Meredith honored with HU’s Distinguished Teacher Award

April 24, 2013 | Written by Matt Carter

Don Meredith

Don Meredith

Many life experiences feature rites of passage that help a group transition from one phase to the next. These rites aren’t always pleasant, but they are essential for training us for the next stage in life. Most of us enjoy driving, but few relish days spent in driver’s training. High school football was fun, but summer’s two-a-days were not. Our affection for our first paycheck surpassed our love for the first Monday we awoke to the blare of an early alarm. We endure the rites because they put us into position to flourish during our experiences.

The memory of many students of the Harding School of Theology is etched with the red ink of one common rite of passage: the 5990 Advanced Theological Research course. The iconic Annie May Lewis served as the chief architect of the class, but since 1983 it has been the craft of her prized-mentee, Don Meredith.

from a 1977 slide show

from a 1977 slide show

Last week, head librarian Don Meredith received the Teacher Achievement Award from Harding University. The award, no doubt, honored his time spent teaching the class, which he has offered nearly every semester since 1983. But it also honored the way that he has used the class as a rite of passage into the rest of the program. When students reflect about their time at HST, they often share stories of their term papers from that first class, which are still wet with red ink from Meredith’s famous multi-colored pen. Like the soldiers who fought with Henry V on St. Crispin’s Day, survivors of 5990 can count themselves the “few, we happy few, we band of brothers.”

This band of brothers and sisters thanks you, Mr. Meredith, for giving us the tools we needed to become the students we wanted to be.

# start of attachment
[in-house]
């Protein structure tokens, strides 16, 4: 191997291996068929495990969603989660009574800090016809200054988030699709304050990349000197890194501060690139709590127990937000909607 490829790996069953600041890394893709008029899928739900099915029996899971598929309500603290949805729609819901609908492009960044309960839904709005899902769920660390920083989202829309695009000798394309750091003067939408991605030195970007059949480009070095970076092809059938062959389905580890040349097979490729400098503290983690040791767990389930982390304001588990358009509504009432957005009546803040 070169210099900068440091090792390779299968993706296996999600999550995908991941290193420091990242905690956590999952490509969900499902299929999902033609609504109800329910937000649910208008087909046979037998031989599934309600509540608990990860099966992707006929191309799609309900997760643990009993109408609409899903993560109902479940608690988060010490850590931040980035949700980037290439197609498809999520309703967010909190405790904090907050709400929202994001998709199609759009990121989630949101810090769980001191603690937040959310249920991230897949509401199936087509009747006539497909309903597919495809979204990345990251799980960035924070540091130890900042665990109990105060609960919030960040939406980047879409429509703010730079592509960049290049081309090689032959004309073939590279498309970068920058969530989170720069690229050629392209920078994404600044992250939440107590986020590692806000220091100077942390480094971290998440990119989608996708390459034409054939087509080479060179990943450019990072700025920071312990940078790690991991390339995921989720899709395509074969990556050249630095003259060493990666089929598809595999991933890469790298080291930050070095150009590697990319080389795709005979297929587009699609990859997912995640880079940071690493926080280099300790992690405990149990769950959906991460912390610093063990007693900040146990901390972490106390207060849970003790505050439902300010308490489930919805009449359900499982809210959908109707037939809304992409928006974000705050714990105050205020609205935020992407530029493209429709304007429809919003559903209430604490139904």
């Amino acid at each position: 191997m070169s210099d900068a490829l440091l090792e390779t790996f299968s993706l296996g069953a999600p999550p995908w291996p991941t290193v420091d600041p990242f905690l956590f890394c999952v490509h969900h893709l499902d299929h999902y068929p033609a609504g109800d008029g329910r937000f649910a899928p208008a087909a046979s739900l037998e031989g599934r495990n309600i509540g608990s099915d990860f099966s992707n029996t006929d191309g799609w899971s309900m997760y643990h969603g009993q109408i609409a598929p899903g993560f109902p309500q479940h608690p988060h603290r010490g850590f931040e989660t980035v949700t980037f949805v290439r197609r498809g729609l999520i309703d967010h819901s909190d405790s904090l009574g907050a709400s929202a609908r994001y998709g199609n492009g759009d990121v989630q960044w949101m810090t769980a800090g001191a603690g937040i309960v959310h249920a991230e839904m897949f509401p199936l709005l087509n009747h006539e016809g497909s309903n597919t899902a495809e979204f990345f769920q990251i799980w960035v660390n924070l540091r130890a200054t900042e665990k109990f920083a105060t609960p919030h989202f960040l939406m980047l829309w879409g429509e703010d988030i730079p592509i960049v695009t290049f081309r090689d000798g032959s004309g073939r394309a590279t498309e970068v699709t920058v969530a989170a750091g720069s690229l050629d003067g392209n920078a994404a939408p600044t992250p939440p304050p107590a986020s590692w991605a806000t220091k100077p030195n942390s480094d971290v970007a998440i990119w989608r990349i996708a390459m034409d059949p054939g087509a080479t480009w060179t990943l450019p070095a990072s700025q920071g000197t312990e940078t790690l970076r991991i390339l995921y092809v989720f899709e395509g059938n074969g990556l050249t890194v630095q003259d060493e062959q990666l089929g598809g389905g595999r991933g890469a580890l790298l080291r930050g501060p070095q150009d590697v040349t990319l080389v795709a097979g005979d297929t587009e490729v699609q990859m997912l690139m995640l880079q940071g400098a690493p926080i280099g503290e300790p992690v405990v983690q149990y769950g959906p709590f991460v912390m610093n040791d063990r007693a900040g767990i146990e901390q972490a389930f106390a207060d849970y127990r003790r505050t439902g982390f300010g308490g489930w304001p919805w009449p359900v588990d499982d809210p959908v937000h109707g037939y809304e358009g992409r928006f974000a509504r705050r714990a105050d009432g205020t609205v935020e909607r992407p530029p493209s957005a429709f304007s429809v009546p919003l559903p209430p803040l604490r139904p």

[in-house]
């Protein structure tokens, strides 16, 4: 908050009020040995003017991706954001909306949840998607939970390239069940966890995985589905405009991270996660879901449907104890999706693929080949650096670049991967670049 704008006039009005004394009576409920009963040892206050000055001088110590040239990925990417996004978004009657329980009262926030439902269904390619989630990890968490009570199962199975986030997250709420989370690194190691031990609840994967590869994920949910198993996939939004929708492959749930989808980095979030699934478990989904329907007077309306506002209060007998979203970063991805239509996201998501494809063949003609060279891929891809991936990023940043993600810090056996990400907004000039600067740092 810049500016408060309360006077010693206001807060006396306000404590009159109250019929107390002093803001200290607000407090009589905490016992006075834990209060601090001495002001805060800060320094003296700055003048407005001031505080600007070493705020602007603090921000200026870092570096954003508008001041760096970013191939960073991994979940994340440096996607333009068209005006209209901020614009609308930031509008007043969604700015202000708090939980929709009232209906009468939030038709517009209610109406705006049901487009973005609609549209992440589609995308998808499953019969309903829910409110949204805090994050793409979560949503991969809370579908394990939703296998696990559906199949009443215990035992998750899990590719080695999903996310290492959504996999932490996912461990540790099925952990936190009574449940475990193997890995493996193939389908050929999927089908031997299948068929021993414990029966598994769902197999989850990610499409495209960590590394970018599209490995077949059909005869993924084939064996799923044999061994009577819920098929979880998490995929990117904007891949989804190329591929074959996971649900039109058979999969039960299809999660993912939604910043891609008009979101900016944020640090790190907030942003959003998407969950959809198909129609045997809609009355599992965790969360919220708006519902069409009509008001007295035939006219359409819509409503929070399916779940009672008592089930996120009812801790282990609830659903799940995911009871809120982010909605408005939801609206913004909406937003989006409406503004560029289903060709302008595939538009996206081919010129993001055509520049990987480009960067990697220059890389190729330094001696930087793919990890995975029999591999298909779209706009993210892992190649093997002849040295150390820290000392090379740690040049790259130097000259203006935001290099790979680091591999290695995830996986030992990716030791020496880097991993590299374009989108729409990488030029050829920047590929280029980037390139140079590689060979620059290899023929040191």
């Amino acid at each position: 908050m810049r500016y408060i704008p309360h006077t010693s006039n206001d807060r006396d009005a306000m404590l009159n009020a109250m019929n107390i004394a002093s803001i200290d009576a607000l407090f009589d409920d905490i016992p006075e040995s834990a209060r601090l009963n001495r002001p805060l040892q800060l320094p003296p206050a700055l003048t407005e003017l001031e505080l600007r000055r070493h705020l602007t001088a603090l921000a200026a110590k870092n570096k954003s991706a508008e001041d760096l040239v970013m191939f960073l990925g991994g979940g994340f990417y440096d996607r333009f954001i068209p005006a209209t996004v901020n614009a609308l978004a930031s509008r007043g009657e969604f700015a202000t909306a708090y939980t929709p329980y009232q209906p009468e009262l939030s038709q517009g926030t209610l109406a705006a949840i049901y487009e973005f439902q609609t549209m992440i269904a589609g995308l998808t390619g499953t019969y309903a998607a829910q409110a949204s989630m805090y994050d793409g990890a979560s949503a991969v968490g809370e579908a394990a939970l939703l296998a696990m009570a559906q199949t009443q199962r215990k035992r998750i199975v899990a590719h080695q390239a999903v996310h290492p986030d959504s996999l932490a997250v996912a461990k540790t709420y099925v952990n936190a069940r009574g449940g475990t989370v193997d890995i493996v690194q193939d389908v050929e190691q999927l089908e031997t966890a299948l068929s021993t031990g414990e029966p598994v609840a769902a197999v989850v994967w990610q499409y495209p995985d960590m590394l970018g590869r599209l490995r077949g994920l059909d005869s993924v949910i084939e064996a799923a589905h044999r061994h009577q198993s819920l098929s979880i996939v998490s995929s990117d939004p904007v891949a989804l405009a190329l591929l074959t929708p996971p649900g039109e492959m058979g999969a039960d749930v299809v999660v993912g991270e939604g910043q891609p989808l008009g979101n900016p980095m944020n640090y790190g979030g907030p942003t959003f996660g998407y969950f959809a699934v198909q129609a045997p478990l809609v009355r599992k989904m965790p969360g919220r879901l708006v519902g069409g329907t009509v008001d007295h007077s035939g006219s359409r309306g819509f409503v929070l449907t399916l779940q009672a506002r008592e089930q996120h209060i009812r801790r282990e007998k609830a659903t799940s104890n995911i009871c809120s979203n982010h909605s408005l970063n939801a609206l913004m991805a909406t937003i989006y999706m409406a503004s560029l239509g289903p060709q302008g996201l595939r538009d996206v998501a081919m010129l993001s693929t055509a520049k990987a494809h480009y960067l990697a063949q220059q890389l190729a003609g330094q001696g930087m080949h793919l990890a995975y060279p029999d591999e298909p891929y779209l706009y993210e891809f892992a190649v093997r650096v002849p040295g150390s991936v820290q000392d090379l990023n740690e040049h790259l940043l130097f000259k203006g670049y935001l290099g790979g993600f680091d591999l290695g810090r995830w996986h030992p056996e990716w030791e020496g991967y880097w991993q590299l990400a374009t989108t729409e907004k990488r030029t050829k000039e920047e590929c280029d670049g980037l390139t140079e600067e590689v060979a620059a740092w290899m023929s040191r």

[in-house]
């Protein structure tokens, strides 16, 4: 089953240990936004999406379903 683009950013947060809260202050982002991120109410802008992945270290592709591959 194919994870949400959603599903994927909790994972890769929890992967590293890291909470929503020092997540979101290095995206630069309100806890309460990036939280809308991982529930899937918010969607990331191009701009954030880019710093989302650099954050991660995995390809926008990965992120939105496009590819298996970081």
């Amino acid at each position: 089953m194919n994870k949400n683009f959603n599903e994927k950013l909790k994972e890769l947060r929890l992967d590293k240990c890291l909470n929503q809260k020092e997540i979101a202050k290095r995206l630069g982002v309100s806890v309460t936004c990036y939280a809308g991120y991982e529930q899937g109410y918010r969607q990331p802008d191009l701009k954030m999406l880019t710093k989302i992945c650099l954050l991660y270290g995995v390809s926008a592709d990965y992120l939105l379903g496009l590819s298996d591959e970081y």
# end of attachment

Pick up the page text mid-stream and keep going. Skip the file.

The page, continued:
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Gupton Site Helps Church Leaders Live and Lead More Effectively

April 11, 2013 | Written by Matt Carter

Dr. Carlus Gupton

Dr. Carlus Gupton

Church leaders need help finding the best resources as quickly and inexpensively as possible. Ministers build libraries not as a hobby but to have the right tools in hand when needed. Elders, deacons and ministry leaders may not acquire big collections but still often need help finding the best titles on various subjects.

Often, however, it is difficult to find the right tool. With so many books in print, how do you choose the best one? How does this one compare to that one? Is there a guide? Also, time is at a premium. It may take hours to read through the online reviews, and Amazon’s recommendations may be unrelated to your needs. What about expense? If you find the right text, where is the best deal?

That is why Dr. Carlus Gupton, adjunct professor at HST, prepared

WHAT IS LIFEANDLEADERSHIP.COM? is an annotated, interactive guide to church leadership resources. More than 100 ministry resource guides are organized by topic. Each guide contains a categorized menu of books and resources, often in recommended order, with thumbnail descriptions and links to separate book pages for each title. Each book Living and Leading page features a summary and comparison to similar resources, followed by the publisher’s information and author biography. It displays a picture of the book and direct links to several online bookstores for comparison shopping. The book pages are also cross-referenced to related resources. is not a blog on the latest and greatest titles. It is current and, in most cases, will list the newer books. The purpose is not so much to feature new books as to categorize them for honest comparison with others on the same subjects. Also, the site does not review in the technical sense. It briefly summarizes and reflects on the practical benefit of each title. Finally, the site is not the final answer to every church leadership need.

Gupton says, “I do not have all the answers, but I am good at knowing where to go for what. The site puts this information into a usable format. If it helps leaders to be more effective and confident, it serves its purpose.”

How to Use (detailed instructions):
Videos on Using (including mobile use):

This post is an abridged form of an article in the Winter 2013 issue of The Bridge, HST’s quarterly newsletter. You may read the full text of this and other articles and subscribe to The Bridge electronically here.

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